Released on June 4, 2019
I started my musical composition "career" with a symphonic work, then started writing quintets, quartets, trios, duets, and, finally, solo works. Until now, the solos have all been written for the piano, an instrument that can support multiple voices and complex harmonies.
I became intrigued with the idea of writing a true solo work for a wind instrument. Most such "solos" actually come with a piano accompaniment. Writing an interesting piece of music for an instrument that can only play one note at a time is a true challenge. Bach showed me how it might be done.
A few years ago, I bough a melodica, a wind instrument that looks like a plastic child's toy. It has a piano-like keyboard (mine has 37 keys), which makes it easy for a pianist such as myself to learn. There is very little music written for the melodica. It isn't necessary because much existing music can be performed on it. For example, many violin, flute, clarinet and saxophone pieces fall entirely within the 37-key range. I also discovered that if I played just the top voice of some of Bach's piano pieces, the result was a strong solo piece.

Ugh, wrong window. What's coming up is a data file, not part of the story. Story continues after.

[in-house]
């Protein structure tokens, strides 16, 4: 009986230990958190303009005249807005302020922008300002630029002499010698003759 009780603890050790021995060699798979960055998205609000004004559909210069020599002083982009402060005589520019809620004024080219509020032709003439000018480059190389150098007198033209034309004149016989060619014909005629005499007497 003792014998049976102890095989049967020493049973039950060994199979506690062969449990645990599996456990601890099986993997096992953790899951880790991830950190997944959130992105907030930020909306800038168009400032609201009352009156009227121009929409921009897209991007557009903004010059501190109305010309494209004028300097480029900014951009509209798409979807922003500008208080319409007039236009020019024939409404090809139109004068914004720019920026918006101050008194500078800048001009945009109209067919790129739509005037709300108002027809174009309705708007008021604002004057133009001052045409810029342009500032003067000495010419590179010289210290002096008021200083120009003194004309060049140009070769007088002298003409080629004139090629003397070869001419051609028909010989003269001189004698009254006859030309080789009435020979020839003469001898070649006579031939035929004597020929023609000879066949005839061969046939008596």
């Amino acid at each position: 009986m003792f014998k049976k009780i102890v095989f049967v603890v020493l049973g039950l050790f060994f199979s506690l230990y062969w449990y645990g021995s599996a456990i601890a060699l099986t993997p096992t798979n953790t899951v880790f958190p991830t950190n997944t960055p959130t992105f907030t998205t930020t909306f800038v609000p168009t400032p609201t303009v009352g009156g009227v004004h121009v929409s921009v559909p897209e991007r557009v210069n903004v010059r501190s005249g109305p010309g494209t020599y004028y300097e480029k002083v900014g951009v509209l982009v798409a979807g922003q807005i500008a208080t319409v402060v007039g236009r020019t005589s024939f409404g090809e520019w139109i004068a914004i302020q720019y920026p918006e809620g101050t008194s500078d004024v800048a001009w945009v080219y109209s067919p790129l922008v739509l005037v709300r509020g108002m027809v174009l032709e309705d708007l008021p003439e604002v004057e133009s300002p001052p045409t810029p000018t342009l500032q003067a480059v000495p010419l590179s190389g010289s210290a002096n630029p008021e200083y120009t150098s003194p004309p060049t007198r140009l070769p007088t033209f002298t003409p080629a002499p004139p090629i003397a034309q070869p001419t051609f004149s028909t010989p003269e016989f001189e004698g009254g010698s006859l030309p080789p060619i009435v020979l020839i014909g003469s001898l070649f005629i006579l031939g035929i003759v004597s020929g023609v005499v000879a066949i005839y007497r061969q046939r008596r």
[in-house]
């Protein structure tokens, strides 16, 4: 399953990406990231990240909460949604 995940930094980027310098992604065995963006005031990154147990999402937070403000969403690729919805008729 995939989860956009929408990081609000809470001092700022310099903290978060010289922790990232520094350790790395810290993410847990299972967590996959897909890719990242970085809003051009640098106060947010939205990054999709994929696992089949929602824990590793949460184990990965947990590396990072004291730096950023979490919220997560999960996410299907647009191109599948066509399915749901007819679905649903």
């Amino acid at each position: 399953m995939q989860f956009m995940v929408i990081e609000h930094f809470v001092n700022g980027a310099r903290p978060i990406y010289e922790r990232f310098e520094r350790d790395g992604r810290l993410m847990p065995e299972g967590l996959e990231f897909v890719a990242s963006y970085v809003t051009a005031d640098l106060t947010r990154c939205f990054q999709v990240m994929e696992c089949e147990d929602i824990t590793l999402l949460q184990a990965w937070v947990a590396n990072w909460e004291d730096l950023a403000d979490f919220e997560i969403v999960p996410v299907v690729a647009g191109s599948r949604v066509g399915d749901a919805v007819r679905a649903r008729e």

Inspired by some of the pieces in Bach's French Suites and English Suites, I wrote the three short pieces that I call the Portland Suite. I have performed the pieces on a melodica, but it I conceived it for the clarinet.
As you listen to it, you may hear some echoes of Bach's style, but I feel the pieces are closer to the Romantic/Impressionist styles than to Baroque.
The music on my site is almost entirely performed by a computer. These three movements are intended to be played freely, so it took me several days to get the interpretation I wanted. When listening to performances of one of Bach's flute solos, I noticed that it was also interpreted freely. The reason for that is that Bach often ignored the performer's need to breathe, so each performer has to decide how to shape to piece to accommodate their breathing.